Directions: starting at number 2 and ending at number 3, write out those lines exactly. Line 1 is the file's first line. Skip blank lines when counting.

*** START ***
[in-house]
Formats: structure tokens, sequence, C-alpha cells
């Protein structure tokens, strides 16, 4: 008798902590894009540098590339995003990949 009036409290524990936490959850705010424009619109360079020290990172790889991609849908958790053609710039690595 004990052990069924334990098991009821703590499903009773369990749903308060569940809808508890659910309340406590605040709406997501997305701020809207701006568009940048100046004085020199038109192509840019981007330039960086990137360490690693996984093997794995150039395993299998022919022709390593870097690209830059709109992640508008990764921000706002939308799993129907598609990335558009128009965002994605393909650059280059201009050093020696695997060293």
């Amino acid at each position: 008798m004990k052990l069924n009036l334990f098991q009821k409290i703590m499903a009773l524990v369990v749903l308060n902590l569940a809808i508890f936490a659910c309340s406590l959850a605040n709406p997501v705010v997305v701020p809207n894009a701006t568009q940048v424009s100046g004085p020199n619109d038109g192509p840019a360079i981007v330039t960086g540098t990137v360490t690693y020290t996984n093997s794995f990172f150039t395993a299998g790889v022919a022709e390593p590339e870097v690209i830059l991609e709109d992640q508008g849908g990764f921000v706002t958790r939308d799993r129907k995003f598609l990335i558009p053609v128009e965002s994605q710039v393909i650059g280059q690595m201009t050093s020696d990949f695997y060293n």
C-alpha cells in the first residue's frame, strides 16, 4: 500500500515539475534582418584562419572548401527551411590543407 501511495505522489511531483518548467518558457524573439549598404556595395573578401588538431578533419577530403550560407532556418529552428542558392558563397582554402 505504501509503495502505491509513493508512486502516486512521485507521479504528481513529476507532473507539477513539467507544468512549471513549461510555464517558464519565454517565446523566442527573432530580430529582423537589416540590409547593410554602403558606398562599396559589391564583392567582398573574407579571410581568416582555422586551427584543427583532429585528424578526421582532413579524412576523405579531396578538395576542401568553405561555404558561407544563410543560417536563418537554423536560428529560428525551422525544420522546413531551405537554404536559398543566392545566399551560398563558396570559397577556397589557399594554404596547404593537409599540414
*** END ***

Formats: structure tokens, sequence, C-alpha cells
């Protein structure tokens, strides 16, 4: 008798902590894009540098590339995003990949 009036409290524990936490959850705010424009619109360079020290990172790889991609849908958790053609710039690595 004990052990069924334990098991009821703590499903009773369990749903308060569940809808508890659910309340406590605040709406997501997305701020809207701006568009940048100046004085020199038109192509840019981007330039960086990137360490690693996984093997794995150039395993299998022919022709390593870097690209830059709109992640508008990764921000706002939308799993129907598609990335558009128009965002994605393909650059280059201009050093020696695997060293």